Make a 1/24th Scale Miniature Washstand for the Doll House

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27 August 2011
imports_HAC_124thscalebedroomfurn_37372.gif 1/24th Scale Bedroom Furniture
Kate Kelsall specialises in 1/24th scale miniatures and here she shows us how to make delightful miniature washstand for the half scale doll house. ...
Make a 1/24th Scale Miniature Washstand for the Doll House Images

In the mid 19th century, the bedroom was not only used for sleeping but also as a bathroom. A modern bathroom with toilet, bath and washbasin was not introduced into ordinary homes until well into the 20th century.

Up to then, there would be a washstand holding a jug and basin with either a towel rail attached or a standing one nearby. A chamber pot would be placed under the bed or inside a 'pot' cupboard. A low chest of drawers with a toilet mirror on top was used as a dressing table. There would have been a cupboard called a 'press' for the storage of clothes, and the bed may have been a half-tester type with decorative curtains. On the whole, the furniture within the room was unlikely to have been matching either.

For this project I have used jelutong or oak, both of which are available from Wood Supplies (see marketplace for details).


  • Jelutong is a soft wood with a close grain and is easy to work with.
  • Oak is a hard wood, harder to work with but gives a superior finish.
  • Wood should be sanded using fine grade 600 if possible sand paper or 00000 wire wool instead.
  • When gluing wipe away surplus glue immediately.
  • Always allow glue to set before moving to the next step.


1/24th Scale Washstand Cutting List from 1/16" wood

  • Table top - 3/4" x 1-3/4" (inches) CUT 1
  • Back Splash Board - 3/8" x 1-3/4" CUT 1
  • Side Splash Board - 1/4" x 11/16" CUT 2
  • Shelf - 1/2" x 1-5/8" CUT 1
  • Front & Rear Apron - 1/8" x 1-3/8" CUT 2
  • Side Apron - 1/8" x 3/8" CUT 2
  • From stair spindles - 1-1/2" long sections CUT 4

Note: Use stair spindles with a square end, and leave a portion of this square end when trimming them down in order to glue into the table construction easily. All round shaped 1/12th scale stair spindles are no good for this project.


  • Round off the top corners of the back splash board.
  • Round off one corner of both side splash boards.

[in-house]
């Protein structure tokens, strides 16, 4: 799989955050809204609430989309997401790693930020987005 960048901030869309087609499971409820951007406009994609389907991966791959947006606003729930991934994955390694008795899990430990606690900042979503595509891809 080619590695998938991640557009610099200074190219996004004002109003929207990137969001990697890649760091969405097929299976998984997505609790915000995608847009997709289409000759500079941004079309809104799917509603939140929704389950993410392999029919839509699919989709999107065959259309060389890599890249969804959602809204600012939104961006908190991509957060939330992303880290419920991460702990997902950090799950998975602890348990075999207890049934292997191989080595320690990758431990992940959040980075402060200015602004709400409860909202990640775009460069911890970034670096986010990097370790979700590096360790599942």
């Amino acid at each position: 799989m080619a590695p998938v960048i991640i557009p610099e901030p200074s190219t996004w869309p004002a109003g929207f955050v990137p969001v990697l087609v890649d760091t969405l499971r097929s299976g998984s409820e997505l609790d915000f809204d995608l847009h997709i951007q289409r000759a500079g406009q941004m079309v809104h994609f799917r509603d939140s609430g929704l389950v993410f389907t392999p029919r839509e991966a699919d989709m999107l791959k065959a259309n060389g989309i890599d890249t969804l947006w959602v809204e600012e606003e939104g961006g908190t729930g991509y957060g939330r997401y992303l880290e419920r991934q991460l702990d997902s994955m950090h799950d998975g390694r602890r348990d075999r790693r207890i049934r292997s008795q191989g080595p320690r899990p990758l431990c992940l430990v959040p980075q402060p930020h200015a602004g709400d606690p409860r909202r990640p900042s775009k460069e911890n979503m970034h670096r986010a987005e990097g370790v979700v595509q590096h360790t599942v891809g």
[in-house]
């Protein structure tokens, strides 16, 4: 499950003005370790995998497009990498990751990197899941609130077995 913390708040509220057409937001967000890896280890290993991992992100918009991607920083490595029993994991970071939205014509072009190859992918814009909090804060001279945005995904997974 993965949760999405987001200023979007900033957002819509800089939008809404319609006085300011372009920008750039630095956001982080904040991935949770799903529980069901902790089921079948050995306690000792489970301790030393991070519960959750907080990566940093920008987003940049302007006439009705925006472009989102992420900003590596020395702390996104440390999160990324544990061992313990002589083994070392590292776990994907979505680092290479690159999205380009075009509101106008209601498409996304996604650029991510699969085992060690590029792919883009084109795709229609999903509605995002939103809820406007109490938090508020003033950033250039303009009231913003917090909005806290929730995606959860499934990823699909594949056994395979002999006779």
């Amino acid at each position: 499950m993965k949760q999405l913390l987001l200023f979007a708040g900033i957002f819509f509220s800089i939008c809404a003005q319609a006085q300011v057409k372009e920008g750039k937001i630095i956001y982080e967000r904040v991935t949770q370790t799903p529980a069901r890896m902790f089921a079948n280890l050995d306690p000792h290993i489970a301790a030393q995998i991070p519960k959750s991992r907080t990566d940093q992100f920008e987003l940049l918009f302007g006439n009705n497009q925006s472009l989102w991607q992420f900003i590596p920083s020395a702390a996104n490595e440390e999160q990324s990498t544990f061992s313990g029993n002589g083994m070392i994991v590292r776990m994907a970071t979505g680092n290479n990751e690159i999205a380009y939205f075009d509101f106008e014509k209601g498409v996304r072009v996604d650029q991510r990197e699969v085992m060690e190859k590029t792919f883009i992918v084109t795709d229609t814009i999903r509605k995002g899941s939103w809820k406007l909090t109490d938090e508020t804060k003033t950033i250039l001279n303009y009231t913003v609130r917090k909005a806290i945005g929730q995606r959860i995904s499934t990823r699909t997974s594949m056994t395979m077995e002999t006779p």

• Take the shelf piece and create a design by cutting and filing away with sandpaper.
  • On each leg file a groove for the shelf on one side making sure they are all the same height, and at the opposite end to the square section you left for ease of construction at the top of each leg.

Please see photo below for the shaping of the wooden pieces



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  • Sand all pieces smooth without distorting the shape.
  • If  you are painting the washstand, ignore the rest of this step.
  • Apply dye or stain to the wood and allow to dry.



  • Glue the straight edge of back splash board onto the top back edge of the table top.
  • Keep at right angles and allow to set.
  • Glue the 2 splash boards either side with the straight edges at the back up agaist the back splash board and the curved edges forward. Please see first photo below.
  • Glue the square end of two legs into the rear corners under the table top.
  • Make sure the grooves in the legs are facing inwards to take the shelf.
  • Glue the rear apron along the back edge of the table top.
  • Glue the long straight edge of shelf into the grooves in the rear legs.
  • Keep the shelf parallel to the table top. Please see 2nd photo below.




  • Glue the two side aprons along the side edges under the table top butting the rear legs.
  • Glue the front legs on the table, and the front corners of the shelf into the grooves.
  • File a little more into the legs if necessary to make the washstand square.
  • Finally, glue the front apron onto the underside of the table top between the front legs.



  • Make sure the wash stand stands level by sanding the bottom of the legs if necessary.
  • Wax and polish as required.
  • For a painted finish, use a satin emulsion for a slight sheen.
  • Allow to dry, sand with 600 sandpaper, and give a final coat.


This DIY feature was originally published in issue 207 of Dolls House and Miniature Scene magazine. If you like making miniatures why not buy yourself a copy of the magazine. Better still, why not take out a subscription so you never miss another issue. For DIY materials, please visit out marketplace. If you are a fan of Twitter or Facebook,  you can share this project with your Club members or friends by clicking on the links at the top of the page.

The next piece of furniture in this series will be available shortly

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